For the short story reader. Updated every Monday.

The Short Form


Yiyun Li


She has an odd suspicion that Old Tang is not ill. He knows she is there, and he is observing her secretly. He knows that his wife of fifty-four years has left him for good and that Granny Lin is his new wife, but he refuses to acknowledge her. He pretends to have lost his mind and expects her to play along as if she were a hired caretaker. But Granny Lin decides not to concede. He is her husband; she is his wife. Their marriage certificate is secure under her pillow. If Old Tang is testing her patience, she is ready to prove it to him; it is a tug-of-war that Granny Lin is determined to win. She puts down the magazine and looks boldly into Old Tang's face, trying to outstare Old Tang. Minutes stretch into an hour, and all of a sudden Granny Lin awakens in a dread that she, too, is losing her mind. She drags her body out of the couch and stretches, feeling the small cracking of her arthritic joints. She looks down at Old Tang, and he is still a statue. Indeed, he is a sick man, she thinks, and feels the shame of having cast rootless doubt on Old Tang, a man as defense-less as a newborn baby.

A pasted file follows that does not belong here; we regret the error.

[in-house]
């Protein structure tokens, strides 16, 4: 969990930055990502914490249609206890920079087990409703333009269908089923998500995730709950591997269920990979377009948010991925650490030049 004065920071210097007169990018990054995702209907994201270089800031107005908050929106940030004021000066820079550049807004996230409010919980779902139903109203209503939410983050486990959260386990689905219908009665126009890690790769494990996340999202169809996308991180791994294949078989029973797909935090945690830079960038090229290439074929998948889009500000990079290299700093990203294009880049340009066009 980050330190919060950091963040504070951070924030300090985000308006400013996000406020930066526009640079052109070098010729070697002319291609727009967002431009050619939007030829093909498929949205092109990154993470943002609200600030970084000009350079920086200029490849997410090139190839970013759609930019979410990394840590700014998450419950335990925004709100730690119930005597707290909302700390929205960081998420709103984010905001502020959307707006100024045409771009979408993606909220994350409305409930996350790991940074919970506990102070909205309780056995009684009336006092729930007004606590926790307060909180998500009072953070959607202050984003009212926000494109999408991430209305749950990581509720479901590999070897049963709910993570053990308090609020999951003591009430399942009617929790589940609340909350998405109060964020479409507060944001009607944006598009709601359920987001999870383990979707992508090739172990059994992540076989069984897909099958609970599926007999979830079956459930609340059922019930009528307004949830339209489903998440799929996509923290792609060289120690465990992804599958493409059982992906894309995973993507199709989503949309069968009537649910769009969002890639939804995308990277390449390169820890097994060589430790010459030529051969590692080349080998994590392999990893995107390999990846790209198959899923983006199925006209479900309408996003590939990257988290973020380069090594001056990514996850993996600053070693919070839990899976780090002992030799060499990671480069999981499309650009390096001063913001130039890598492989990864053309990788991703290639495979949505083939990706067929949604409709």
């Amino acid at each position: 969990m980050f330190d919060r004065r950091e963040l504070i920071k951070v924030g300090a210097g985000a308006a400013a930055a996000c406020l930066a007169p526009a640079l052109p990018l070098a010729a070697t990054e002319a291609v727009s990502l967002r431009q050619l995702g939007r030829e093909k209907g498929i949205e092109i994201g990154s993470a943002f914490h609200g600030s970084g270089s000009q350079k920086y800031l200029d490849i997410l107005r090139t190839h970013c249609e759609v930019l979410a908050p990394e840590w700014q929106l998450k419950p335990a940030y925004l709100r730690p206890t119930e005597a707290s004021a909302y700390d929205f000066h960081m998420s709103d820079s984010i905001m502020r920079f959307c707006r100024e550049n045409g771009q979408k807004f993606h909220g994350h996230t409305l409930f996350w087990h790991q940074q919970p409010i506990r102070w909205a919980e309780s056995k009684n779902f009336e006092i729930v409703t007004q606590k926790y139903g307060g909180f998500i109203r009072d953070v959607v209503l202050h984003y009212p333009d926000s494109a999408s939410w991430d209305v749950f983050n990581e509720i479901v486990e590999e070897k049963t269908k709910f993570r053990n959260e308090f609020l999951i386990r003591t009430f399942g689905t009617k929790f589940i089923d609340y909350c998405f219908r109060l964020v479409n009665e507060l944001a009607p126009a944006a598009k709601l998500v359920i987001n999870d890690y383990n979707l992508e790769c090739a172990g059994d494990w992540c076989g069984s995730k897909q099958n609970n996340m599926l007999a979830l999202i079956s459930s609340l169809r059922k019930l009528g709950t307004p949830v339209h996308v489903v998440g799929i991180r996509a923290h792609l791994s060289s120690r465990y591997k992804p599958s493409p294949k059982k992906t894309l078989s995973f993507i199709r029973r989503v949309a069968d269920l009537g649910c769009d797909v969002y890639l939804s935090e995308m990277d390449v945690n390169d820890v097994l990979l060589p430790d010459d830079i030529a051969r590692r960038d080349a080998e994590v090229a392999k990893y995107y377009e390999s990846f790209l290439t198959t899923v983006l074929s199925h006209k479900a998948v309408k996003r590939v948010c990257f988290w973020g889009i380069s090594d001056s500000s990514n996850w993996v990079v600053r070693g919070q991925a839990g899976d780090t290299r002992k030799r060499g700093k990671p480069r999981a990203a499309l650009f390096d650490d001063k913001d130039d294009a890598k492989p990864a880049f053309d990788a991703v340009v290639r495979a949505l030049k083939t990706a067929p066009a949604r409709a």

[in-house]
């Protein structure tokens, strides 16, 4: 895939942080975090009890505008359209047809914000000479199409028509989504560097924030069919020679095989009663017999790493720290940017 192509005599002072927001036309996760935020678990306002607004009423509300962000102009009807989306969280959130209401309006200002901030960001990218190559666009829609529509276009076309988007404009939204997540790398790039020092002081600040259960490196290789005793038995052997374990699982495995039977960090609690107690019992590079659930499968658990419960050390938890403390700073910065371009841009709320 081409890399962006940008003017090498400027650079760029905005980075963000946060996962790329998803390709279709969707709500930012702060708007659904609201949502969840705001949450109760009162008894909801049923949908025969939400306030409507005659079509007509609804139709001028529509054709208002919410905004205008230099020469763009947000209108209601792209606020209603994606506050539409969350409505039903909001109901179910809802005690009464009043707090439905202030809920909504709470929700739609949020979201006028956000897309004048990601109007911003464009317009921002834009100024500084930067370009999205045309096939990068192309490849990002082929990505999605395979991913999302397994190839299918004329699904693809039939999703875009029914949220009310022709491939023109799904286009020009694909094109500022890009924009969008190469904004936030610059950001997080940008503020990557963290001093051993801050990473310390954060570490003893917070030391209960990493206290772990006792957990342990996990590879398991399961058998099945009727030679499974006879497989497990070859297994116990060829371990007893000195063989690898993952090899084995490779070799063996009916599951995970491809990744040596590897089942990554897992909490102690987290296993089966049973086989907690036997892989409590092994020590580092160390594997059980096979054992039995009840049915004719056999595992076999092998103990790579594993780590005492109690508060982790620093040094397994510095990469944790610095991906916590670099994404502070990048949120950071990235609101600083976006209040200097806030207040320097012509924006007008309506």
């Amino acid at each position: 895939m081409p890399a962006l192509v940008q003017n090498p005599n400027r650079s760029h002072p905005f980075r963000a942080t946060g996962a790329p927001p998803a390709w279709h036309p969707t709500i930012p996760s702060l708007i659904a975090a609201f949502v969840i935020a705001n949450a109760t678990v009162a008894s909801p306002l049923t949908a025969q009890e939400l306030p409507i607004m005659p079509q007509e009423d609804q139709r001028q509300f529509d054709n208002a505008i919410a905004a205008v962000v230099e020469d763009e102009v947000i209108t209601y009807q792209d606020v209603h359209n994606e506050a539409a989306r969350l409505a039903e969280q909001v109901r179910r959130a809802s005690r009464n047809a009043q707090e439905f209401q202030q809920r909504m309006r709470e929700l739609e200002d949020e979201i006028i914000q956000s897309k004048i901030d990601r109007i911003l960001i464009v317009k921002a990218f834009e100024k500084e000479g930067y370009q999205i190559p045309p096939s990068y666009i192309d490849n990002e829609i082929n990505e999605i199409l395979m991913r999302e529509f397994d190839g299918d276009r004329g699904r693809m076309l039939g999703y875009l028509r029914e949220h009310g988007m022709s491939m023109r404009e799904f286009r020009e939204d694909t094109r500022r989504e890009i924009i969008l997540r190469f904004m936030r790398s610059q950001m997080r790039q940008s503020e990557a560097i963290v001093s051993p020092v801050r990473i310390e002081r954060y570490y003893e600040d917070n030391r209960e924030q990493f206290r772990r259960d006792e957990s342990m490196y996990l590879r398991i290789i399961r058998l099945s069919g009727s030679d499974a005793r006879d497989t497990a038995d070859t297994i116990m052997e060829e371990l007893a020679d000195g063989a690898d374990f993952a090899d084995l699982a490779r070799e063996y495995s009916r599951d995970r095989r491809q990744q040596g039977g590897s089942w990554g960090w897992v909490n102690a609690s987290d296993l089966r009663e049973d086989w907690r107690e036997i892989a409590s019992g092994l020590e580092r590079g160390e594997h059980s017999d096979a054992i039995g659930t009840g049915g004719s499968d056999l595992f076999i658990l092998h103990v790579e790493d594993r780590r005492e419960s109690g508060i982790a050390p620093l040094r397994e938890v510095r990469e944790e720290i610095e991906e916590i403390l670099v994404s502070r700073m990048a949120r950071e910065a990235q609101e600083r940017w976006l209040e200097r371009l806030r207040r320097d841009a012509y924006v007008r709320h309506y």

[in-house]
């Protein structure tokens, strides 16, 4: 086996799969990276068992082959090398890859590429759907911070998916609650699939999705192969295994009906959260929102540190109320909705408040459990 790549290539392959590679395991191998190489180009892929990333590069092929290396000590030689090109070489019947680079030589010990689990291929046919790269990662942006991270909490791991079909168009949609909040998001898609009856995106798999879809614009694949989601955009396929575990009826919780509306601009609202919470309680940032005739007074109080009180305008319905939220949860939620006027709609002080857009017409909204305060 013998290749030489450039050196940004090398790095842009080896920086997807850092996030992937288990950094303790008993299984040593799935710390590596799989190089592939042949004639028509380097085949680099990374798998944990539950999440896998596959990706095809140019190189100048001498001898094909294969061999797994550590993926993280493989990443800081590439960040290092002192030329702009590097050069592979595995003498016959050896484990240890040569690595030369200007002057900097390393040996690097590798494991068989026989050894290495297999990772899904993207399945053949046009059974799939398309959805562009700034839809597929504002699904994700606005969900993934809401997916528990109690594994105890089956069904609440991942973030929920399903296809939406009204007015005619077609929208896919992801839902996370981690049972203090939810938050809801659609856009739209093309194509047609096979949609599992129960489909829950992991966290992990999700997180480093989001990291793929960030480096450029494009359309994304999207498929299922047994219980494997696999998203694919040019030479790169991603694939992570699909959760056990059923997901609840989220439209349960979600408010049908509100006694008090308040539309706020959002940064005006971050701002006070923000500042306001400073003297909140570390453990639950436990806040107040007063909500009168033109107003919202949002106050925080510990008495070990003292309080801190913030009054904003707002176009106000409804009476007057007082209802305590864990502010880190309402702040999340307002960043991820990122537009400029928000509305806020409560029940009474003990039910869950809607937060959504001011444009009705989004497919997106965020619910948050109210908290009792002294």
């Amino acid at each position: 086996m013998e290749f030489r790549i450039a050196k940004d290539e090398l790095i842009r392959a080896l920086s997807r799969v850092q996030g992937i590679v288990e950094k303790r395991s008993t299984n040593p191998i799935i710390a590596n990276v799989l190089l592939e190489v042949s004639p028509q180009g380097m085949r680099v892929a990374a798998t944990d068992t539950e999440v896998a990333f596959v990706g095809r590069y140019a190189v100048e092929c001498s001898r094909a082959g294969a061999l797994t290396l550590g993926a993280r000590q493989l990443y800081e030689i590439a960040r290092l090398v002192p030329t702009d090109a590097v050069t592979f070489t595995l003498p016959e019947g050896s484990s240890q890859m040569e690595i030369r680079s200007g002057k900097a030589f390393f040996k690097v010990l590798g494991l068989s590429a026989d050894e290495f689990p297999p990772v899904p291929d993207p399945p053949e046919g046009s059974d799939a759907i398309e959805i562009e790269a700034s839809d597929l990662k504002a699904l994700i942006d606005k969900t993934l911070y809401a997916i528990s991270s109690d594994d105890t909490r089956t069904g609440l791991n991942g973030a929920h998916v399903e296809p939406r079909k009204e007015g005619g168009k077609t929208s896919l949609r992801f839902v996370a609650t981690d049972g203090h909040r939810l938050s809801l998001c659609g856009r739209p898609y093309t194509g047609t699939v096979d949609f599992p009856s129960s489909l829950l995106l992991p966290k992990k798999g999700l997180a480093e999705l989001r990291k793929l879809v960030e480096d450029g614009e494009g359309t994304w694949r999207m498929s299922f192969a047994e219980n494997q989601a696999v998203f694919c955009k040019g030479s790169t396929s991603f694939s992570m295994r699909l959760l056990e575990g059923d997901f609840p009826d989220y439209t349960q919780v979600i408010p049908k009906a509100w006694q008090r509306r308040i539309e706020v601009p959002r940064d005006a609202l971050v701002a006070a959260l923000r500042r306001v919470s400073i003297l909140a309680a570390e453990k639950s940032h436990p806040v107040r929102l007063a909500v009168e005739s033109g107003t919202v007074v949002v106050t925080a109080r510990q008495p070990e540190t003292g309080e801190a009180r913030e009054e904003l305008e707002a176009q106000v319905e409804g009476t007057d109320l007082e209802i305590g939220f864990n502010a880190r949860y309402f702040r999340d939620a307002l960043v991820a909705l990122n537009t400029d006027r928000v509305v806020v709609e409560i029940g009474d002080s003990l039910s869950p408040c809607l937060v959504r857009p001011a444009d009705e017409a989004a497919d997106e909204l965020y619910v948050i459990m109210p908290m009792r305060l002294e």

We read it in A Thousand Years of Good Prayers.

Originally published in New Yorker: Dec 23, 2003.